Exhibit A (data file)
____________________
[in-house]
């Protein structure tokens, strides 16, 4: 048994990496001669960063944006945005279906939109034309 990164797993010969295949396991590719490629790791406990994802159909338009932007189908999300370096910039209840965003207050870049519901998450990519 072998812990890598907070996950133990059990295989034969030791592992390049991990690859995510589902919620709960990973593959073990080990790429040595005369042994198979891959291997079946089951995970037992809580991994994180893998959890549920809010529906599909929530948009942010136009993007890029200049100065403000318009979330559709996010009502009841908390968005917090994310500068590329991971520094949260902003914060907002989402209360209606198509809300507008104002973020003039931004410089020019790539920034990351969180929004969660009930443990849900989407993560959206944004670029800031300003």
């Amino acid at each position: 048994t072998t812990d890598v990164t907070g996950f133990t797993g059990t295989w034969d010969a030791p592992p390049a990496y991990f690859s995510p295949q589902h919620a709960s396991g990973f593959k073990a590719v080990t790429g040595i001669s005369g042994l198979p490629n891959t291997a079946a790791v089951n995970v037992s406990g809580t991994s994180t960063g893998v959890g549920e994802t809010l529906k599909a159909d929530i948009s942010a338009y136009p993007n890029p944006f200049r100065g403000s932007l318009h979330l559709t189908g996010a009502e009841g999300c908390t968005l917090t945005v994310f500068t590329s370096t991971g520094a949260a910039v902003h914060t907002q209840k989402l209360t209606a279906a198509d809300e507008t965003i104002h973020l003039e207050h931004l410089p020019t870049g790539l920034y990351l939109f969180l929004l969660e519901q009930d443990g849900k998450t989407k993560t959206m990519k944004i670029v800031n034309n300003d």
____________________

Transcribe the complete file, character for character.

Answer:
[in-house]
């Protein structure tokens, strides 16, 4: 048994990496001669960063944006945005279906939109034309 990164797993010969295949396991590719490629790791406990994802159909338009932007189908999300370096910039209840965003207050870049519901998450990519 072998812990890598907070996950133990059990295989034969030791592992390049991990690859995510589902919620709960990973593959073990080990790429040595005369042994198979891959291997079946089951995970037992809580991994994180893998959890549920809010529906599909929530948009942010136009993007890029200049100065403000318009979330559709996010009502009841908390968005917090994310500068590329991971520094949260902003914060907002989402209360209606198509809300507008104002973020003039931004410089020019790539920034990351969180929004969660009930443990849900989407993560959206944004670029800031300003």
């Amino acid at each position: 048994t072998t812990d890598v990164t907070g996950f133990t797993g059990t295989w034969d010969a030791p592992p390049a990496y991990f690859s995510p295949q589902h919620a709960s396991g990973f593959k073990a590719v080990t790429g040595i001669s005369g042994l198979p490629n891959t291997a079946a790791v089951n995970v037992s406990g809580t991994s994180t960063g893998v959890g549920e994802t809010l529906k599909a159909d929530i948009s942010a338009y136009p993007n890029p944006f200049r100065g403000s932007l318009h979330l559709t189908g996010a009502e009841g999300c908390t968005l917090t945005v994310f500068t590329s370096t991971g520094a949260a910039v902003h914060t907002q209840k989402l209360t209606a279906a198509d809300e507008t965003i104002h973020l003039e207050h931004l410089p020019t870049g790539l920034y990351l939109f969180l929004l969660e519901q009930d443990g849900k998450t989407k993560t959206m990519k944004i670029v800031n034309n300003d």